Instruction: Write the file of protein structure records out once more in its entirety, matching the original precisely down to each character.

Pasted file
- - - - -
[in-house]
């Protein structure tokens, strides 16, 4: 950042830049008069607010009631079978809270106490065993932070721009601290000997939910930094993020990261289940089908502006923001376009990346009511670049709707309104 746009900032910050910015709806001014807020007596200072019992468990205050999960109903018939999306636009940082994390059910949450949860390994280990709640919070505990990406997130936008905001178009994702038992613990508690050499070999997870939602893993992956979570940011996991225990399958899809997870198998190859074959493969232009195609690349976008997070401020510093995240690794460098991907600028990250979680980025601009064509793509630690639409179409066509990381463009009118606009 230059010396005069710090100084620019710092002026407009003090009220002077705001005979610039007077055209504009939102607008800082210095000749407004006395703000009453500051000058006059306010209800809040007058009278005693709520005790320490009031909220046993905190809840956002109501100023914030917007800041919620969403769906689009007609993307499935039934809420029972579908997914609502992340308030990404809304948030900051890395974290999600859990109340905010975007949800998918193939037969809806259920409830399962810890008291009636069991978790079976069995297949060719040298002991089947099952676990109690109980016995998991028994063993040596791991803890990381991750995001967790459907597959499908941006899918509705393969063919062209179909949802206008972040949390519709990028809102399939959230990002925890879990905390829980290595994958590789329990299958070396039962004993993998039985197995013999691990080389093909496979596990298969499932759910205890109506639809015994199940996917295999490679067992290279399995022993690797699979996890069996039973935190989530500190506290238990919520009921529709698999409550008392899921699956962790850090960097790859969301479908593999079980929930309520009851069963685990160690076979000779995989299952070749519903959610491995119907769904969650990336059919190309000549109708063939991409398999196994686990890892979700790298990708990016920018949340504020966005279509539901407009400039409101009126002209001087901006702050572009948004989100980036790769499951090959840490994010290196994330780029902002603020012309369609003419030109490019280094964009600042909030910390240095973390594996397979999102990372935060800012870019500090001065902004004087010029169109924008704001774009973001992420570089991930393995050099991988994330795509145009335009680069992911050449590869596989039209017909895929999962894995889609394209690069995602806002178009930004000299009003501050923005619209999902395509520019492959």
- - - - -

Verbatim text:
[in-house]
């Protein structure tokens, strides 16, 4: 950042830049008069607010009631079978809270106490065993932070721009601290000997939910930094993020990261289940089908502006923001376009990346009511670049709707309104 746009900032910050910015709806001014807020007596200072019992468990205050999960109903018939999306636009940082994390059910949450949860390994280990709640919070505990990406997130936008905001178009994702038992613990508690050499070999997870939602893993992956979570940011996991225990399958899809997870198998190859074959493969232009195609690349976008997070401020510093995240690794460098991907600028990250979680980025601009064509793509630690639409179409066509990381463009009118606009 230059010396005069710090100084620019710092002026407009003090009220002077705001005979610039007077055209504009939102607008800082210095000749407004006395703000009453500051000058006059306010209800809040007058009278005693709520005790320490009031909220046993905190809840956002109501100023914030917007800041919620969403769906689009007609993307499935039934809420029972579908997914609502992340308030990404809304948030900051890395974290999600859990109340905010975007949800998918193939037969809806259920409830399962810890008291009636069991978790079976069995297949060719040298002991089947099952676990109690109980016995998991028994063993040596791991803890990381991750995001967790459907597959499908941006899918509705393969063919062209179909949802206008972040949390519709990028809102399939959230990002925890879990905390829980290595994958590789329990299958070396039962004993993998039985197995013999691990080389093909496979596990298969499932759910205890109506639809015994199940996917295999490679067992290279399995022993690797699979996890069996039973935190989530500190506290238990919520009921529709698999409550008392899921699956962790850090960097790859969301479908593999079980929930309520009851069963685990160690076979000779995989299952070749519903959610491995119907769904969650990336059919190309000549109708063939991409398999196994686990890892979700790298990708990016920018949340504020966005279509539901407009400039409101009126002209001087901006702050572009948004989100980036790769499951090959840490994010290196994330780029902002603020012309369609003419030109490019280094964009600042909030910390240095973390594996397979999102990372935060800012870019500090001065902004004087010029169109924008704001774009973001992420570089991930393995050099991988994330795509145009335009680069992911050449590869596989039209017909895929999962894995889609394209690069995602806002178009930004000299009003501050923005619209999902395509520019492959």